There are many private hospitals and clinics in Poland, mainly in the cities. They have more staff, and, as a result, you can expect high standards of care and provision in them. Cardiology is a particular area of strength, along with infertility treatment.
If you have muscular-skeletal problems, high-quality knee- and hip-replacements cost up to 60% less than they do in the UK or US. You will also find state-of-the-art clinics in most cities for spinal issues and rheumatology. A number of clinics offer innovative stem cell treatments for some cancers, as well as surgery using nano-knives, and again these are of an international standard.
Poland has a strict regulatory system for all healthcare providers, whether part of the national health scheme or private institutions, and private hospitals are subject to regular inspections to ensure proper medical standards are met. As a result, it is easier to find a reputable and reliable clinic or specialist and to avoid fraudulent or misleading claims and treatments.
Poland ratified the United Nations Convention of the Rights of People with Disabilities in 2012, and since then has taken significant steps in improving accessibility. By law, building works, both for new builds and renovations, must be accessible to people with disabilities, as must public spaces.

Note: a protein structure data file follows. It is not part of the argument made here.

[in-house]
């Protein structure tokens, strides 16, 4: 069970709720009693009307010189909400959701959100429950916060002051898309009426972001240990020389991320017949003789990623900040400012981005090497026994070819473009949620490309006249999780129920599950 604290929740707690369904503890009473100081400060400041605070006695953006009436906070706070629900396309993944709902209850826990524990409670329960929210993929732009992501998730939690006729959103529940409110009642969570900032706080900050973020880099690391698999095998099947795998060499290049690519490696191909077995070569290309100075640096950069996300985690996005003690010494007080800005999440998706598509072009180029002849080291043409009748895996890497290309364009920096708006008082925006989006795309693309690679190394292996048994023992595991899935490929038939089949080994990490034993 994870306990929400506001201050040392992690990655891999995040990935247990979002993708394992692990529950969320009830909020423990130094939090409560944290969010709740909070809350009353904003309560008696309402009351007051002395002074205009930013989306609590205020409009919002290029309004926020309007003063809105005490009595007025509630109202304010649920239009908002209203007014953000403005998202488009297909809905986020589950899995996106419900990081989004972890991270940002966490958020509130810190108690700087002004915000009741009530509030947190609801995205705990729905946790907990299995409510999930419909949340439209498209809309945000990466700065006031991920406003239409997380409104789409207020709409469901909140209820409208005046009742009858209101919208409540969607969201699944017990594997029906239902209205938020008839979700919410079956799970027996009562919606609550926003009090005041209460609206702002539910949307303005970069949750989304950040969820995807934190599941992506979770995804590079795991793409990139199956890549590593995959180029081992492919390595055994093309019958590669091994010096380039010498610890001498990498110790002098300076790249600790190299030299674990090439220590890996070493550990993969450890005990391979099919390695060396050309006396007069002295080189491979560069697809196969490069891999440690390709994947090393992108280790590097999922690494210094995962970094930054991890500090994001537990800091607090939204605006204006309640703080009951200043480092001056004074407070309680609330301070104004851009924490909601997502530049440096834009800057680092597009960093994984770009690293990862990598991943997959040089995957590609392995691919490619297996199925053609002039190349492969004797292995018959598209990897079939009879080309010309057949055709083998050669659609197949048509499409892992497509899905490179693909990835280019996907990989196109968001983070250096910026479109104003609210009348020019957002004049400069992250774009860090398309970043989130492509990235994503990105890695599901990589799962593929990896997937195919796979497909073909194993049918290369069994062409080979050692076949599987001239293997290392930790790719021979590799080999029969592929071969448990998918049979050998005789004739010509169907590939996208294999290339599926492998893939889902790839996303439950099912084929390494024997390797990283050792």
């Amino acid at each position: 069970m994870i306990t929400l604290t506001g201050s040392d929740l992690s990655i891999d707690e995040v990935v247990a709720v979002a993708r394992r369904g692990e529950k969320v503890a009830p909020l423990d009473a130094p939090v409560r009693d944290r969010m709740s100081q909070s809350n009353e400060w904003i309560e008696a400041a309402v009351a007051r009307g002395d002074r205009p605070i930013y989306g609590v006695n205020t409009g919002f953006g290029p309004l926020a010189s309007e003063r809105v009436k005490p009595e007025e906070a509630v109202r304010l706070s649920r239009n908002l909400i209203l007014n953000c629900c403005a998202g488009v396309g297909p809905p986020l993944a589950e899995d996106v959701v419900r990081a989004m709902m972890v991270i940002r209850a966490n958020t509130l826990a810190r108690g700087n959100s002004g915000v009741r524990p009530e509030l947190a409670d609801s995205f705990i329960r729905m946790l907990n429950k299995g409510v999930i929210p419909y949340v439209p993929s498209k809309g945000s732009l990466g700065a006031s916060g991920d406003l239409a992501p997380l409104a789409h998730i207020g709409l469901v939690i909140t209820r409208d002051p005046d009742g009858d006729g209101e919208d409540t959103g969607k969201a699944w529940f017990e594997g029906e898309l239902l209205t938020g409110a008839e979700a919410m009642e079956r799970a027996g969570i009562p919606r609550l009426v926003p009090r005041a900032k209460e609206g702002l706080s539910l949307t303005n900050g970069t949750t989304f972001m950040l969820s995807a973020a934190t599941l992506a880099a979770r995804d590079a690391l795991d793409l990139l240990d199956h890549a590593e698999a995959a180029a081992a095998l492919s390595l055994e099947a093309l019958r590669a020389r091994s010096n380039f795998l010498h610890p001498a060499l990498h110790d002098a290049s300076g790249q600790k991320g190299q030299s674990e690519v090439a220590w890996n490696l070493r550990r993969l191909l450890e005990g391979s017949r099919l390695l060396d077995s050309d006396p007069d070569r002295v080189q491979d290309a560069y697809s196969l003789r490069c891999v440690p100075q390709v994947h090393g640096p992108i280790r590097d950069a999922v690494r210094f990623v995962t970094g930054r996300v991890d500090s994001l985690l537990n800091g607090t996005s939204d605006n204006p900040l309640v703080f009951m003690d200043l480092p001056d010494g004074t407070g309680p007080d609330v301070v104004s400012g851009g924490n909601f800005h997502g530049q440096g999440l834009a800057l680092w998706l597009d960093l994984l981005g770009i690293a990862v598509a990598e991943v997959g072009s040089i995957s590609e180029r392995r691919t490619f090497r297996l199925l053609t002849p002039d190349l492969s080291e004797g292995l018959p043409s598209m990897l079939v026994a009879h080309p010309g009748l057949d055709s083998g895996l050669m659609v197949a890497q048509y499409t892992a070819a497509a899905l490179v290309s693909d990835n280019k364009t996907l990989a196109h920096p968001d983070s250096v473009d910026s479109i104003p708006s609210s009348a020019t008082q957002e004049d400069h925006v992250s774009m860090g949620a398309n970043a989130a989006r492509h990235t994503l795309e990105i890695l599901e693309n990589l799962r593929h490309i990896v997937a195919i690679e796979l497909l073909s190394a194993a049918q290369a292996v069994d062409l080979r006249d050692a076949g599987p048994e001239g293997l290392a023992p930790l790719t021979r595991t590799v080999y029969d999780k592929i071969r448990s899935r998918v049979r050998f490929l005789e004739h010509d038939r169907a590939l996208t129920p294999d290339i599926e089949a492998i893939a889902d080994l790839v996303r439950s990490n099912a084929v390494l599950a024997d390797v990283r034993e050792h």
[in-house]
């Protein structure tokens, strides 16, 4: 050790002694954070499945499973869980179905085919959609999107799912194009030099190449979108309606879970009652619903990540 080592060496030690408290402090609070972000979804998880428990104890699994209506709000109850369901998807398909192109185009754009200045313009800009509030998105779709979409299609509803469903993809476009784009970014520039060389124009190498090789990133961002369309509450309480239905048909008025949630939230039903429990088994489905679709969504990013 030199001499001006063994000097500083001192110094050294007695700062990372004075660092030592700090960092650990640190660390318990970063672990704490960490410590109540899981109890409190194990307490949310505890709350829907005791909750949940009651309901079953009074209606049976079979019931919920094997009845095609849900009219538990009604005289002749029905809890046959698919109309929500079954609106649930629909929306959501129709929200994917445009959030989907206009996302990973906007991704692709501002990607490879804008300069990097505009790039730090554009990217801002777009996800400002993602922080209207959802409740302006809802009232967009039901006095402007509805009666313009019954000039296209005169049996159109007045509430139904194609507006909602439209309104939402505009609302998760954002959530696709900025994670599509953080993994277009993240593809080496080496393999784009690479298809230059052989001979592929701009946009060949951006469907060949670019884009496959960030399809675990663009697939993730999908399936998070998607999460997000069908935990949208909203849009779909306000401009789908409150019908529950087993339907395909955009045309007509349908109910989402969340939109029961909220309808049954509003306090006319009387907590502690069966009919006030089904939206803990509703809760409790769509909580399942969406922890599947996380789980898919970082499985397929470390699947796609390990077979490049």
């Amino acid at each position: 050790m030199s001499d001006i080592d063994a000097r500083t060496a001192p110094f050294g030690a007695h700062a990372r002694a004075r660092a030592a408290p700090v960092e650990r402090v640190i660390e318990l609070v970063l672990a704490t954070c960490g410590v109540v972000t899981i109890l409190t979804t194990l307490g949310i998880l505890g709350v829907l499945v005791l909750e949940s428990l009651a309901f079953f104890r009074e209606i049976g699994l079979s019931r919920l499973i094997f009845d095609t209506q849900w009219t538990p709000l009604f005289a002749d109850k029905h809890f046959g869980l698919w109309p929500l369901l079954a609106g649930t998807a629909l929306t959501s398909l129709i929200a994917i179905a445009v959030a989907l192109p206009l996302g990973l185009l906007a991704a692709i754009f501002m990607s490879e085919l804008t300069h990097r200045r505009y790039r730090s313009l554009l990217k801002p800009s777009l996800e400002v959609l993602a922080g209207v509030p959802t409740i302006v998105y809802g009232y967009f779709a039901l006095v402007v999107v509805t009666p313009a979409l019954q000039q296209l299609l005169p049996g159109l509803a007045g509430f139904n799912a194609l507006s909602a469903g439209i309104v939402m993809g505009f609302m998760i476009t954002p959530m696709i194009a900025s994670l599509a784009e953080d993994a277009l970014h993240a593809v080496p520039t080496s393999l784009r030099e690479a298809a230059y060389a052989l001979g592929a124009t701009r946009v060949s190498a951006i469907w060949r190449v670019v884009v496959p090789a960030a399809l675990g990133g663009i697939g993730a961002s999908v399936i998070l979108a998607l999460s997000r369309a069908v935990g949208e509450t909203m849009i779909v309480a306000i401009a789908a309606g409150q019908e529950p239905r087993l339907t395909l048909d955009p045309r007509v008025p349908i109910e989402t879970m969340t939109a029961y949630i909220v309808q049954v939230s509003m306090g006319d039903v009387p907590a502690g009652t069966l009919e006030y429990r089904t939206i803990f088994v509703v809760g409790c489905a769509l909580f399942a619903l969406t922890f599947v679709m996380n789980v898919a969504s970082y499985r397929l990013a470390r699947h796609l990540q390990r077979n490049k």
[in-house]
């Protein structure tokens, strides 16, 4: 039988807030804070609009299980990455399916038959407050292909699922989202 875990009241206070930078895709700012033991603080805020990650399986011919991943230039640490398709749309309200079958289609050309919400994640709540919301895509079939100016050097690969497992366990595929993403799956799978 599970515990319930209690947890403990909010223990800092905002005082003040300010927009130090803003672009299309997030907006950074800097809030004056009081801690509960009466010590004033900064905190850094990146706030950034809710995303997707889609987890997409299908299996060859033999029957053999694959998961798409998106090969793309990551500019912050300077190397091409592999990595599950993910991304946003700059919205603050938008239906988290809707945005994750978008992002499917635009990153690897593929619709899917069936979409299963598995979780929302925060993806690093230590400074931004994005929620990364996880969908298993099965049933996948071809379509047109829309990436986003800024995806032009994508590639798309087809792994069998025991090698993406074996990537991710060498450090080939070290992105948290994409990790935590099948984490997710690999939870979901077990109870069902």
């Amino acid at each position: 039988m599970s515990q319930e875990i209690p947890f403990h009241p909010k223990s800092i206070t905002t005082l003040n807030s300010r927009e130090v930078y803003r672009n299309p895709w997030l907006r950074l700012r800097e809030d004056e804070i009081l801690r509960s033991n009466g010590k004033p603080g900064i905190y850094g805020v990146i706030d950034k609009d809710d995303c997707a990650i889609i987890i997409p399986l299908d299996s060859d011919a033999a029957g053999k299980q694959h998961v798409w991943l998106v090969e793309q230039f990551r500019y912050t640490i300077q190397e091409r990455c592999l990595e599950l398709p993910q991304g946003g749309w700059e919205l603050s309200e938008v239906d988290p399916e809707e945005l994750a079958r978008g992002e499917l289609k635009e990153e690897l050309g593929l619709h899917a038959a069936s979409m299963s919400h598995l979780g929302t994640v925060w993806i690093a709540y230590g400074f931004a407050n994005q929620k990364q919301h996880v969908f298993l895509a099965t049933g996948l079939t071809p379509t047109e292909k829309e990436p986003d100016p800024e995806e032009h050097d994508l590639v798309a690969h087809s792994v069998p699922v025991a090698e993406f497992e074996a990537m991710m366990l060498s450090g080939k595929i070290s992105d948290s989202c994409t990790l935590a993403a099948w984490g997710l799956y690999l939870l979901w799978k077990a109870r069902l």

Significant progress has been made in making public transport fully accessible, with ramps, aids for people with sight loss, and easy access to platforms and bus stops. In Warsaw, all trains and stations are accessible for wheelchair users, and the bus network is being upgraded to match this. Access to public buildings, museums and attractions has been improved, and the city is working on an accessible website. An app for users with disabilities is also under development. People with disabilities have been involved in all stages of this. In December 2019, the city received the 2020 Access City Award.
Krakow has been taking steps to improve access, and all tram and bus routes now have at least one accessible service. Many shops, attractions and buildings display a ‘Krakow without Barriers’ plaque and are fully accessible. Other cities are also taking major steps in this area. In 2018, the country introduced an Accessibility Plus campaign, which aims to improve access on all levels across the country by 2025.
Below are some useful sources of additional information:
Warsaw City Transport
This website provides information on public transport in the capital, with reference to accessibility.
Accessible Poland Tours
This website specialises in organising tours for travellers with disabilities and mobility problems.
Nie Pelno Sprawni
This website is in the Polish language only. It provides up-to-date information on the current situation for people with disabilities in Poland.
A document with information about Accessibility Plus.
Polish Federation of Supported Employment
This website provides information for people with disabilities working in Poland.
European Social Network
This website provides information on services for people living with disabilities in Poland.